A call to action by the Dalai Lama — show love and compassion to all living beings, every day.
This morning in the foothills of the Himalayas as the sun warmed the cool November air, lifting the misty haze from the peaceful peaks surrounding McLeod Ganj, India, we were fortunate to join a talk by His Holiness the XIV Dalai Lama at the town’s Main Temple, which also serves as his residence-in-exile when he’s not traveling the world. In the introduction to his two-hour teaching, the Dalai Lama spoke of love and compassion, something that all major world religions promote, he stated, along with tolerance, forgiveness, patience, etc. Referencing this modern age’s great many material developments, he pointed out regretfully that instead of helping others, these gains in economy and possession, science and technology, have turned out to create only more pain and suffering, hate and violence, attachment and jealousy amongst us all. Furthermore, he recognized that religion can all too often be used as the cause of division, referencing the current persecution of Muslims in northern Myanmar by its own Buddhist citizens and going so far as to say that even he doesn’t actively propagate or encourage others to follow the teachings of Buddha. For him, faith is an individual matter unlike societal cultures, which we tend to inherit.
The Dalai Lama reminded us that pleasures derived from sensorial experiences — that delicious dinner on the table, that great smelling perfume or fashionable new wardrobe, that series we’re binge watching or that wonderful music in our ears — are all temporary, but whenever we train our minds through prayer or meditation, stillness or study, we can find contentment through non-attachment. For when we reduce our bonds to the fleeting physical and emotional, we ultimately reduce pain both in ourselves and in others; love is what outlasts, withstands, and connects us all.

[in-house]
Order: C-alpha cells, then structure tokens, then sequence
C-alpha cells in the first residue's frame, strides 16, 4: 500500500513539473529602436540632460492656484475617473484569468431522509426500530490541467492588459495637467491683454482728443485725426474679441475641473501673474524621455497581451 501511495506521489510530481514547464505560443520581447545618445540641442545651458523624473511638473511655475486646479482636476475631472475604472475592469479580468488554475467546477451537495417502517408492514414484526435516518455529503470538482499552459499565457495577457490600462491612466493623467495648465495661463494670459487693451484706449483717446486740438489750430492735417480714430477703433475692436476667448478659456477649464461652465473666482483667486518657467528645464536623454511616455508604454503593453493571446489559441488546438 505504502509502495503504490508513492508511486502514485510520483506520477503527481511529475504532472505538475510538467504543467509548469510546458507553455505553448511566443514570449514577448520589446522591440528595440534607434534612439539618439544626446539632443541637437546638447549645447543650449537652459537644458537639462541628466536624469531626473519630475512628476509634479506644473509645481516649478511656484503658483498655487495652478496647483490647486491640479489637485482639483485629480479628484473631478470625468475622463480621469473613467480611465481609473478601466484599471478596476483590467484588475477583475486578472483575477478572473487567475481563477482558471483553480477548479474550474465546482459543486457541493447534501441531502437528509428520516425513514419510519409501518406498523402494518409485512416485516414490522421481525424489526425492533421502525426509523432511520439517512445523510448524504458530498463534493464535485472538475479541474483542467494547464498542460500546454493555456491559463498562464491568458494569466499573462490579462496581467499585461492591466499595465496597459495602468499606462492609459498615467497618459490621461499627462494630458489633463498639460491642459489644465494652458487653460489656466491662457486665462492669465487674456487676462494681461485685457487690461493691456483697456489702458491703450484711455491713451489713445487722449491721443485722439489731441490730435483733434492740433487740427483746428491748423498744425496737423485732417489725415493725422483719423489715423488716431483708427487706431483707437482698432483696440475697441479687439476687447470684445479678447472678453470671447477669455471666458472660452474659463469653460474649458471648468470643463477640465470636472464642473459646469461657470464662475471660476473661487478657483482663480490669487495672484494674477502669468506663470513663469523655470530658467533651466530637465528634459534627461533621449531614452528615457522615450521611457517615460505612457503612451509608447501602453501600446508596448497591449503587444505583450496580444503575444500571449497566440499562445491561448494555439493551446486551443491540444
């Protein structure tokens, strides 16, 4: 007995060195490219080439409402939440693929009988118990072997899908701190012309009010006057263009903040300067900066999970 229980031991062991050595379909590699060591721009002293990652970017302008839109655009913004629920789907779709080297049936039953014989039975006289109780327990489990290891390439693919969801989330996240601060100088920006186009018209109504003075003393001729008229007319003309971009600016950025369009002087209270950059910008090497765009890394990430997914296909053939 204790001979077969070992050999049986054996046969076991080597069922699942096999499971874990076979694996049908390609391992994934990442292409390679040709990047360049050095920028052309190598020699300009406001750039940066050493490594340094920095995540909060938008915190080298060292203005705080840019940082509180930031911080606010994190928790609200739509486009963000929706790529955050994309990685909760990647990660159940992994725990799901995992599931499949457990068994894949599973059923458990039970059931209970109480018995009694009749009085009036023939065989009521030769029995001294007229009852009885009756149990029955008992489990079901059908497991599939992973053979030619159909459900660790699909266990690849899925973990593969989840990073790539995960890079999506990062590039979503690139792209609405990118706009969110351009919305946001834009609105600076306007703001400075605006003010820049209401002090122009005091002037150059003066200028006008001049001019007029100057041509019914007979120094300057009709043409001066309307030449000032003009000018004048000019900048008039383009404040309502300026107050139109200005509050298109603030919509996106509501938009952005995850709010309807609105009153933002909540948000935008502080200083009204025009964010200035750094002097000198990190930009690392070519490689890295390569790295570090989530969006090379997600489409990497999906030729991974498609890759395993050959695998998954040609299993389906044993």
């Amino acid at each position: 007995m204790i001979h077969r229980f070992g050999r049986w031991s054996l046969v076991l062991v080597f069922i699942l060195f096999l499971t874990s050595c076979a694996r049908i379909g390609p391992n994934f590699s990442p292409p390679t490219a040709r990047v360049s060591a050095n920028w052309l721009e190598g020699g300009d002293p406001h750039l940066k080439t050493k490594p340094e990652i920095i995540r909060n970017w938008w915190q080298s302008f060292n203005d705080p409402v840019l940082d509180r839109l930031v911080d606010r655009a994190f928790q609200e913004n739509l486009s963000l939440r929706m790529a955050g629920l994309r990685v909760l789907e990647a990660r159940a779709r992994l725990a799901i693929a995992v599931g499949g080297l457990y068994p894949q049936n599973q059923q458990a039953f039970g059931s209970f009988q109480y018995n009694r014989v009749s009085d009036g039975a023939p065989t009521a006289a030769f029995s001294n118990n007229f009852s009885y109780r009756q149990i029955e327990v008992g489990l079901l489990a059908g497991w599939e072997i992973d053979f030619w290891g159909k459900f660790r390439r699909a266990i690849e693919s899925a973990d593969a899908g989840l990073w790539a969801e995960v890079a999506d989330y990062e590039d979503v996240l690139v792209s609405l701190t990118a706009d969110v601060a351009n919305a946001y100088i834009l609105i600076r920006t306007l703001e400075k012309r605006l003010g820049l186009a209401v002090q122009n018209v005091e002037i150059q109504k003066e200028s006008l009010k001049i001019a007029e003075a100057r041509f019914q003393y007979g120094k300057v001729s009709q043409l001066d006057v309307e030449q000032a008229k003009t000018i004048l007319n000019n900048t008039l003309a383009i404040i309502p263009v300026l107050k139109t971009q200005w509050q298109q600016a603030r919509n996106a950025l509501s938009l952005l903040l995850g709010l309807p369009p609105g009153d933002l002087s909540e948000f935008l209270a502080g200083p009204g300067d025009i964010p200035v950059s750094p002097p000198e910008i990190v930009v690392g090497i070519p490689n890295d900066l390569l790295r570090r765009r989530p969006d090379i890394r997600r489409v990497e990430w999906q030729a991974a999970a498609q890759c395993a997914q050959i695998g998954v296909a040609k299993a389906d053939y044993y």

Now, no matter where our faith may lie or in which house of worship we might express our devotion (or even if we’re one of what he described as the estimated one billion non-believers on Earth), the firm conviction of love and compassion for ourselves and for those around us — in our homes and offices, in our neighborhoods and communities, in our churches or synagogues, temples or mosques — is what will finally bring happiness, healing and harmony to this world. He encouraged the gathered crowd to do more than pray or meditate but take loving, compassionate action on behalf of our fellow humans, every day.
If this great spiritual leader and in fact, as he himself stated, all of the world’s great spiritual leaders, teachers and philosophers of yesterday, today and tomorrow point toward love and compassion as the way to achieving peace and happiness both within ourselves and within the world, then can’t we all agree to agree that this be our path forward?